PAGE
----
Choose a location
The location of your business can be an important factor in its success. When choosing a location, carefully assess the right environment for your business.
When starting out, you'll need to decide where you'll conduct business. Unless you're a completely home-based business, this will require buying or leasing a business premises. Each business has different requirements and it's important to consider your business needs and priorities when deciding on the type and location for your business premises.
For example, a location may be ideal for your business because:
- your suppliers or distributors are nearby
- it's a known centre for the products or services you are providing
- many of the people who work or live in the area are your business' target audience
- businesses in the area complement yours (for example, a children's clothing shop could benefit from a childcare centre or toy shop nearby)
- the costs of buying or leasing in the area are affordable and meet the needs of your business
- it's a growing business hub with many opportunities in the near future.
For statistics in local areas, try Community Profiles on the Australian Bureau of Statistics website.
Tips when choosing a location
- Research different locations. Gather information about the demographic and economic characteristics of the areas you're interested in.
- Find out about other businesses in the area. Other local businesses that might complement your business' product or service.
- Research your competitors. Find out where they are located and the type of premises they use to sell products and services.
- Contact local councils. Find out more about the area, any future or planned development, zoning, rates and business activity in the region.
- Consider the current and future needs of your business. Make sure you've got an up-to-date marketing plan and that your chosen location is in line with your business goals and objectives.
Types of business premises
The type of premises will depend on your business. For example, if you sell products, this can involve deciding the best location to set up a retail shop and exploring the buying or leasing property options available in that area.
Or if you provide professional services, you might choose long or short-term leasing options depending on your business needs, to allow you to conduct your customer and business meetings from a central location.
Examples of business premises include a:
- warehouse, manufacturing plant or storage facility
- retail premises
- home office, typically used by home-based business
- shared commercial office or hub
- temporary premises, such as a market stall or pop-up business.
Steps when choosing your business premises
Here are some suggested steps to help you when deciding whether to buy or lease a business premises:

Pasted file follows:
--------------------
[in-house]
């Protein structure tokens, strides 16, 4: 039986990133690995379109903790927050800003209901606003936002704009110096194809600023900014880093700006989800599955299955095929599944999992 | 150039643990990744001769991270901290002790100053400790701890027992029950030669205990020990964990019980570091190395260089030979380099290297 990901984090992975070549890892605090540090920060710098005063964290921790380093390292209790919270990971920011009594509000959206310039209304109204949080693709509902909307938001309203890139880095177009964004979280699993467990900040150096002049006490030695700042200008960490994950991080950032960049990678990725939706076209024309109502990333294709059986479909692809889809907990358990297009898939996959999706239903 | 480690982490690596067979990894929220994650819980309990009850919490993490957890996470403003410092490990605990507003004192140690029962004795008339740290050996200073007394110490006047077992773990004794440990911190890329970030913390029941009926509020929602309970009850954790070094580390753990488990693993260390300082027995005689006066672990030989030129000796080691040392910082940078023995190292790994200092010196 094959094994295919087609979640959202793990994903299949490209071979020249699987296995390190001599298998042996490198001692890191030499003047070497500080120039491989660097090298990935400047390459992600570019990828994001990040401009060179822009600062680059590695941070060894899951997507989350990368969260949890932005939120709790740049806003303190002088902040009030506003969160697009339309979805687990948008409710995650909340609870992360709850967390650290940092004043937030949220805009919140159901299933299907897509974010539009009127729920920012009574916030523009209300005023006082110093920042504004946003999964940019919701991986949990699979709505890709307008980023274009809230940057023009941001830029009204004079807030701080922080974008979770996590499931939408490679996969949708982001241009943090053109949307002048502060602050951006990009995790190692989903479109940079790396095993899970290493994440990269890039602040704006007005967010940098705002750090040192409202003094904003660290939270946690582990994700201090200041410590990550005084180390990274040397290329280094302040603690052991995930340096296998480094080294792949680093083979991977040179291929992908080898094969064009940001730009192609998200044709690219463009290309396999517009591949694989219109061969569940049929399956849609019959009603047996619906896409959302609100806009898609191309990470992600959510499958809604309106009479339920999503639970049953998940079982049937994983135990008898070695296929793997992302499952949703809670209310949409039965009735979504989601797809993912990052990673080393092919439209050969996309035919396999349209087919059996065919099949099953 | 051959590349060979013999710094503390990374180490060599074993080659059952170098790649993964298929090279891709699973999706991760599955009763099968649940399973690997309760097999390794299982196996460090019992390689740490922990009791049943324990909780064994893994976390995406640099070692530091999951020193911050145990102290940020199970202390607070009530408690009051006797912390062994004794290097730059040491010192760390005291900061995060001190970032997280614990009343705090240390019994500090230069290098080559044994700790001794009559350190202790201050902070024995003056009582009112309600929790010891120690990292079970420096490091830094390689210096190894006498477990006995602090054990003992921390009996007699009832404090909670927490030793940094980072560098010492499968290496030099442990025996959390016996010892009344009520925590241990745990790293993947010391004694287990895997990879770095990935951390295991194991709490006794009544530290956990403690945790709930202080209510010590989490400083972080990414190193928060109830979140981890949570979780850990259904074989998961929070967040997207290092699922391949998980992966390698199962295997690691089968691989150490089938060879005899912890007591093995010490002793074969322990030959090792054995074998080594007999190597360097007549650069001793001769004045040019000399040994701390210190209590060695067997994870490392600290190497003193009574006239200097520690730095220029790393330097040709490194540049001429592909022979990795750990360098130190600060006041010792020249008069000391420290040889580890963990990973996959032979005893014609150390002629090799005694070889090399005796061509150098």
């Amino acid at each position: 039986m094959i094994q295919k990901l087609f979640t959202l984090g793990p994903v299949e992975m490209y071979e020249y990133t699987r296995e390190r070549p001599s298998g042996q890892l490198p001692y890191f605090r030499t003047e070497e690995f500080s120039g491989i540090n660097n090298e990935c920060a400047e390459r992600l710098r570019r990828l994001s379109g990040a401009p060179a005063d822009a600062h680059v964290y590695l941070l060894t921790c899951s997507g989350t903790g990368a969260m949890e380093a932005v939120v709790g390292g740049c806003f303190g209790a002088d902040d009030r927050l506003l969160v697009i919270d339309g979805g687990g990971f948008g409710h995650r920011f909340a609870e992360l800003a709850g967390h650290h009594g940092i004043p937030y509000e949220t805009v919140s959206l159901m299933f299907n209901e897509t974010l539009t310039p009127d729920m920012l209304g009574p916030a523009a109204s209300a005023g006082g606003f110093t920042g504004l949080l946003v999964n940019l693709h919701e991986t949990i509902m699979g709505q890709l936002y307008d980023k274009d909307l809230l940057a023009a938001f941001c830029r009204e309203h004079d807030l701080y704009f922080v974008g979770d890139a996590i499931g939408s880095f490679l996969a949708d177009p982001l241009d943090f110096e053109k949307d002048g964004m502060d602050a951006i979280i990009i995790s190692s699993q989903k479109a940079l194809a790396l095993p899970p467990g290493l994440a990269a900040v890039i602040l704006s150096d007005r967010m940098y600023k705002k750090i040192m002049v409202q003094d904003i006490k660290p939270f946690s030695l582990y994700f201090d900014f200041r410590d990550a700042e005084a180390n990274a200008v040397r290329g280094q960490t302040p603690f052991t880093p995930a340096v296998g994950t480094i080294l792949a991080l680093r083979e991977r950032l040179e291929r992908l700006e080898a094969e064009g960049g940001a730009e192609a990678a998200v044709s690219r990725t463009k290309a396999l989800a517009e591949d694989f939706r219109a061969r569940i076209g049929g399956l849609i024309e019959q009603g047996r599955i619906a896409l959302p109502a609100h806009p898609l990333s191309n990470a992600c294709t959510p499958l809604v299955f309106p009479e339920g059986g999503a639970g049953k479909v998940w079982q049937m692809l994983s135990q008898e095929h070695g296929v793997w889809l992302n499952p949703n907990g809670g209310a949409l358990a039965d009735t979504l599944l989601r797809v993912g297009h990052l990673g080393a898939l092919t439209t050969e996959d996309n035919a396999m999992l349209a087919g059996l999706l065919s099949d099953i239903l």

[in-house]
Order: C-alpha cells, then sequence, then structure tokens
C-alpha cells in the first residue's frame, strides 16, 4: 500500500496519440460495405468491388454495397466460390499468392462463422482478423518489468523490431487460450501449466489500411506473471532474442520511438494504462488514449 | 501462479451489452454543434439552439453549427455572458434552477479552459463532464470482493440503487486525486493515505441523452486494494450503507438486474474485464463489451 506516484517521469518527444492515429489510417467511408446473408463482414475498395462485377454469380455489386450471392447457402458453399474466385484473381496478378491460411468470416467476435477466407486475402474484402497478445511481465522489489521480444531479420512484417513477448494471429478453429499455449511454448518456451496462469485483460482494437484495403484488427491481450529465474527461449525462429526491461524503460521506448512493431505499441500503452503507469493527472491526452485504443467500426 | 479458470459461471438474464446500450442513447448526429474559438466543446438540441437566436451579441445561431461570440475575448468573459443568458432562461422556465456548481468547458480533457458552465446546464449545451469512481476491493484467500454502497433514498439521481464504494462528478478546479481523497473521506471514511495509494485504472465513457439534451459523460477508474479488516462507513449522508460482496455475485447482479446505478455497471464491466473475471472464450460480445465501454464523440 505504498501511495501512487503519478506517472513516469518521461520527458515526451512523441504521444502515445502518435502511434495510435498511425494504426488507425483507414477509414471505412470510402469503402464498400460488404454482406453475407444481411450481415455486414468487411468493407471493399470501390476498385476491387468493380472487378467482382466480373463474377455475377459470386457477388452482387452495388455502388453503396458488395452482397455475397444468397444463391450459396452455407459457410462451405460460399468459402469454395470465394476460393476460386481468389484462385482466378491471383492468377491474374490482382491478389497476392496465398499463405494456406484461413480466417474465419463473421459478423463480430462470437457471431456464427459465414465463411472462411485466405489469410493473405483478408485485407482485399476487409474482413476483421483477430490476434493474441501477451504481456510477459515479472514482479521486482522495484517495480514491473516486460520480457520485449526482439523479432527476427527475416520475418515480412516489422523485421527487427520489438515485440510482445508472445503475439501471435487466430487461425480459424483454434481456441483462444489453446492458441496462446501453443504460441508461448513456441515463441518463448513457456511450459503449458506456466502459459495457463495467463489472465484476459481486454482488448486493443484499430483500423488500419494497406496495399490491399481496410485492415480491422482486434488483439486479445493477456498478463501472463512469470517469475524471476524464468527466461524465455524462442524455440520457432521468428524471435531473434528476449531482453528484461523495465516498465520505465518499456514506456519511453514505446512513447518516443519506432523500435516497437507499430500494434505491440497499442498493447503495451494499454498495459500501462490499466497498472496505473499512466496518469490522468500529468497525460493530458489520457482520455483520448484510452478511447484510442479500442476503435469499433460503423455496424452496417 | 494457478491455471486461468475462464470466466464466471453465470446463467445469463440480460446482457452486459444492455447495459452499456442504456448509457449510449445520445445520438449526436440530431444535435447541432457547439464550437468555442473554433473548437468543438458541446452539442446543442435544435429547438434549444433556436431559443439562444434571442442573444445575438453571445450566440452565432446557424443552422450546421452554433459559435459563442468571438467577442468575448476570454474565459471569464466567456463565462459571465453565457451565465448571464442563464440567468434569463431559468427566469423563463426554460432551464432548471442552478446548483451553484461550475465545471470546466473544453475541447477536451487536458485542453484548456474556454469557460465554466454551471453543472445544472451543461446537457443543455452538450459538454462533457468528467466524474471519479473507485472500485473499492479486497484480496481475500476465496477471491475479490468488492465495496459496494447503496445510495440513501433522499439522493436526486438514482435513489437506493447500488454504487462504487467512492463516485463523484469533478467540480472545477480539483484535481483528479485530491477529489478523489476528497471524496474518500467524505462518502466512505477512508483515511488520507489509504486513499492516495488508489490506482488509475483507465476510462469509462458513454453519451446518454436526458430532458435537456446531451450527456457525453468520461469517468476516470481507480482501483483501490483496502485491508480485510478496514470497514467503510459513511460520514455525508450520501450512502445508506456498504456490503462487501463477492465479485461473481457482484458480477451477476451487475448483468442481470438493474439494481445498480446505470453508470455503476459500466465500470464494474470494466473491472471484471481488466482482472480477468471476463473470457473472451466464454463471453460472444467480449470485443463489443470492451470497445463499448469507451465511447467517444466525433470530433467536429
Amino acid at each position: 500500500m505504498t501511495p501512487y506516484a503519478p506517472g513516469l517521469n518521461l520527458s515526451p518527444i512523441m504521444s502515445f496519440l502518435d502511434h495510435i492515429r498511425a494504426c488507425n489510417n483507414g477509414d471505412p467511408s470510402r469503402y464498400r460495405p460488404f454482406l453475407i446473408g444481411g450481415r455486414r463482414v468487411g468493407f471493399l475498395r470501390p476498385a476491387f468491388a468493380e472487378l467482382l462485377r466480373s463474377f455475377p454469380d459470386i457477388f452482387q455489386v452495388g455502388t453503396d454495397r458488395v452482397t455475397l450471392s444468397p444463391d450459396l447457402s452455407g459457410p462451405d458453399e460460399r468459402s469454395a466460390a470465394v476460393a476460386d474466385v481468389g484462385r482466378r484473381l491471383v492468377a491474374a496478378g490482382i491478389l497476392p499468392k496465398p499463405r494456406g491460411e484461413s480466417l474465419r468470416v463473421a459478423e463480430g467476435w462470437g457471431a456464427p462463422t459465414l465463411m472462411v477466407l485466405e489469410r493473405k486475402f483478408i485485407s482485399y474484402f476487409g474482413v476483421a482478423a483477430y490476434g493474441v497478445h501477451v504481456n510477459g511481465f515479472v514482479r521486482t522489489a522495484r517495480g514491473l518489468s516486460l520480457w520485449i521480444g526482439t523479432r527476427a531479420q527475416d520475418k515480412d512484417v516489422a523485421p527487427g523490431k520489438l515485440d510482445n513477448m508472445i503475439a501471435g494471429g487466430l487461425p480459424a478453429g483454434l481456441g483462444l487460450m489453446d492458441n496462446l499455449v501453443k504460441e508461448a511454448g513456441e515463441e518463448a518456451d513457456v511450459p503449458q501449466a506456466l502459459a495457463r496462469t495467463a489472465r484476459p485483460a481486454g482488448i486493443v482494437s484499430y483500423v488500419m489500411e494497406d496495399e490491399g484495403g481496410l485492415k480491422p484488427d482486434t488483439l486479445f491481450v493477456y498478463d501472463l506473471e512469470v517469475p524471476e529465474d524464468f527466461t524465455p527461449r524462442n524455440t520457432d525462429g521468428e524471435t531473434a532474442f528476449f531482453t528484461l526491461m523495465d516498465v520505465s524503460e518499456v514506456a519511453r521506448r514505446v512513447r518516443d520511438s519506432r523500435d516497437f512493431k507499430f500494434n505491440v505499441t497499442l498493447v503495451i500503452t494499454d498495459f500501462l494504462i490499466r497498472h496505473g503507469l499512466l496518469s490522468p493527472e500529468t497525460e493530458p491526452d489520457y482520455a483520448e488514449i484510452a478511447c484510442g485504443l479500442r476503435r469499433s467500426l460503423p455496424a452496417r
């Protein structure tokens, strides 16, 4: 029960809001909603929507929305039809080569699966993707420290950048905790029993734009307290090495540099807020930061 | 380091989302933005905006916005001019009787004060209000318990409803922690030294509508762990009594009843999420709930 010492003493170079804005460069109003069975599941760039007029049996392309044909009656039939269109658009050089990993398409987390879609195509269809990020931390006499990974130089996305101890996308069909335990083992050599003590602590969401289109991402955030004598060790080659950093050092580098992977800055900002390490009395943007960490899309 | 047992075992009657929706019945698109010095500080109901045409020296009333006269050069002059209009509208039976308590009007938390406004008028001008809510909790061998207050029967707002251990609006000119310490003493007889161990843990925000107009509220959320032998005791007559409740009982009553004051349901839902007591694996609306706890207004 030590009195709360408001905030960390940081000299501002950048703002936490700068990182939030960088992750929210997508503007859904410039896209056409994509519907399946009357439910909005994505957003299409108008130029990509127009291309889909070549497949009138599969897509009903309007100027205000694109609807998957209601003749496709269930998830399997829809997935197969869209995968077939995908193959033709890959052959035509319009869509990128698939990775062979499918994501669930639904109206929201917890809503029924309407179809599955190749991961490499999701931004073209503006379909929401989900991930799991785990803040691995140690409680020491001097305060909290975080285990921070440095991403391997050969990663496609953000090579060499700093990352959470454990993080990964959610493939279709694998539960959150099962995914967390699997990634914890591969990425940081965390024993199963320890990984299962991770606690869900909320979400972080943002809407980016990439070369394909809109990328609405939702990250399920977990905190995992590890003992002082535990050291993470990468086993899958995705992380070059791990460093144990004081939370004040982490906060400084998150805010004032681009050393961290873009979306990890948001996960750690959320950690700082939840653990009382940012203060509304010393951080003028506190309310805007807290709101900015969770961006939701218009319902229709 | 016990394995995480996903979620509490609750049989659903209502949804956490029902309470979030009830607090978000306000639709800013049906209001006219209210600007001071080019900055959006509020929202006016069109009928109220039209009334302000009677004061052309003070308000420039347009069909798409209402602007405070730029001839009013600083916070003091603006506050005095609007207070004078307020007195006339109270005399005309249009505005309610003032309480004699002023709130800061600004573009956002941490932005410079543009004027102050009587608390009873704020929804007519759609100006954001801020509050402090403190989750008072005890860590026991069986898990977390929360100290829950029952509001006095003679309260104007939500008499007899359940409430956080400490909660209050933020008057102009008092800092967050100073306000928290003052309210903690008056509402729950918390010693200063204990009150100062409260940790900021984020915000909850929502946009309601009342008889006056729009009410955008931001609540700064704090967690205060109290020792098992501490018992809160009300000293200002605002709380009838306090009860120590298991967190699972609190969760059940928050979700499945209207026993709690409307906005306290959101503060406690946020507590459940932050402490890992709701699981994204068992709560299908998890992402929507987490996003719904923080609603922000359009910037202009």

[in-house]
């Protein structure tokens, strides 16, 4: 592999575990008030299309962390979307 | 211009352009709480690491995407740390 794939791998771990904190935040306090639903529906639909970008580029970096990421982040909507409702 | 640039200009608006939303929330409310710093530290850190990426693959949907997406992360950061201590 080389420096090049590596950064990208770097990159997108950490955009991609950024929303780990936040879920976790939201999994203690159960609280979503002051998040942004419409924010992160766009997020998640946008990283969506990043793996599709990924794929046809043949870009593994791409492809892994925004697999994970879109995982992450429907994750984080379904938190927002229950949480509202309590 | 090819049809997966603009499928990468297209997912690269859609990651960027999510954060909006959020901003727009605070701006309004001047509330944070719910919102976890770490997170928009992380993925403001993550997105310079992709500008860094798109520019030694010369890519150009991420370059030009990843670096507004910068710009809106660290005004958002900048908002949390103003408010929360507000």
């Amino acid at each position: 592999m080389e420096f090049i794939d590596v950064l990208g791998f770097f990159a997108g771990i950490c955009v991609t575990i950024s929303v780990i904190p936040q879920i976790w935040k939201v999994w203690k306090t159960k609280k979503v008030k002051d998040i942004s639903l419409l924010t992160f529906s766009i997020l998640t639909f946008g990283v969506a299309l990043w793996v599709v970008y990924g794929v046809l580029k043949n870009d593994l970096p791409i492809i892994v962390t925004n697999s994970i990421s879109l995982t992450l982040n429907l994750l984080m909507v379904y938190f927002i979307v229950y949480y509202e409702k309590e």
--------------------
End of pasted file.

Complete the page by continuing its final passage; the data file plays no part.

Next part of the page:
- Decide if you want to buy or lease a business premises.
- Choose a location.
- Find a business premises - this includes things to consider when inspecting a potential premises.
- Organise the purchase or lease of the premises.
When choosing a business premises, make sure you also consider the future needs of your business as you grow and expand. It's important to seek financial and legal advice before signing any contract to avoid expensive misunderstandings that could cost you your business.
Changing your business premises
Are you running out of space for your stock? Or maybe you’re just not reaching your ideal customers anymore?
If you’ve been in business for a while, you may need to consider moving your business to a location that meets changes in your business’s needs.
Why relocate your business?
- To be more convenient for your customers: If your business relies on strong foot traffic for purchases, like a boutique store or a takeaway food shop, it’s important that your location is relevant to your target market. Do some research to help your understand your customers.
- To lower your business costs: Moving your business to more affordable location may be the best option to help you cut costs on rent and increase your profits.
- You need more space: Is your business bursting at the seams? Or maybe you no longer have enough parking space for your customers? If your business is growing, you may need to consider relocating your business to a bigger location.
Tip: don’t forget, when you relocate your business you will need to notify the government of your new business address.
What to do...
- Visit the Australian Taxation Office website for detailed information on the tax implications of a property used in running a business.
- Read about conducting market research to start researching your market and competitors.
- Use Advisory Services to find and speak to a business adviser in the area you are looking to start your business.
- See Queensland government's information on Finding the right business location.
- Take a look at the free eBooks on leasing commercial property available on the Small Business Development Corporation Western Australia website.